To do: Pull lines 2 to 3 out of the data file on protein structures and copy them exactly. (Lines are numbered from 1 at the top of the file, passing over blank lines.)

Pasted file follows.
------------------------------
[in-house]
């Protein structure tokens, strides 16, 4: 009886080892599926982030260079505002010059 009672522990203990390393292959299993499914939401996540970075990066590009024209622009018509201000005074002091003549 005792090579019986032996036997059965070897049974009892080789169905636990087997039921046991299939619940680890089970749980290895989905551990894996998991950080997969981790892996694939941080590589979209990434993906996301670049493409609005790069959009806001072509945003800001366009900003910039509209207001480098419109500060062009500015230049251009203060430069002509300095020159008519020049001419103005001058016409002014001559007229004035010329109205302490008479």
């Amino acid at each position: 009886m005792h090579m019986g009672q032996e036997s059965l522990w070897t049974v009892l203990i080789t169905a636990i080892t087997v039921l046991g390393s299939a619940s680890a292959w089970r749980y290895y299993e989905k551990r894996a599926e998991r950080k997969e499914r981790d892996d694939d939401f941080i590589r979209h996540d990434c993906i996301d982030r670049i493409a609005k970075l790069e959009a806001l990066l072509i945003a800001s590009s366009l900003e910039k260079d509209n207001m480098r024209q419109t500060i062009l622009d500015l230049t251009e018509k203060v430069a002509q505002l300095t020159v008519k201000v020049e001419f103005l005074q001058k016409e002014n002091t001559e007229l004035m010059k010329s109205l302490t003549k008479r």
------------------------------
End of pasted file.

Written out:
């Protein structure tokens, strides 16, 4: 009886080892599926982030260079505002010059 009672522990203990390393292959299993499914939401996540970075990066590009024209622009018509201000005074002091003549 005792090579019986032996036997059965070897049974009892080789169905636990087997039921046991299939619940680890089970749980290895989905551990894996998991950080997969981790892996694939941080590589979209990434993906996301670049493409609005790069959009806001072509945003800001366009900003910039509209207001480098419109500060062009500015230049251009203060430069002509300095020159008519020049001419103005001058016409002014001559007229004035010329109205302490008479």
């Amino acid at each position: 009886m005792h090579m019986g009672q032996e036997s059965l522990w070897t049974v009892l203990i080789t169905a636990i080892t087997v039921l046991g390393s299939a619940s680890a292959w089970r749980y290895y299993e989905k551990r894996a599926e998991r950080k997969e499914r981790d892996d694939d939401f941080i590589r979209h996540d990434c993906i996301d982030r670049i493409a609005k970075l790069e959009a806001l990066l072509i945003a800001s590009s366009l900003e910039k260079d509209n207001m480098r024209q419109t500060i062009l622009d500015l230049t251009e018509k203060v430069a002509q505002l300095t020159v008519k201000v020049e001419f103005l005074q001058k016409e002014n002091t001559e007229l004035m010059k010329s109205l302490t003549k008479r």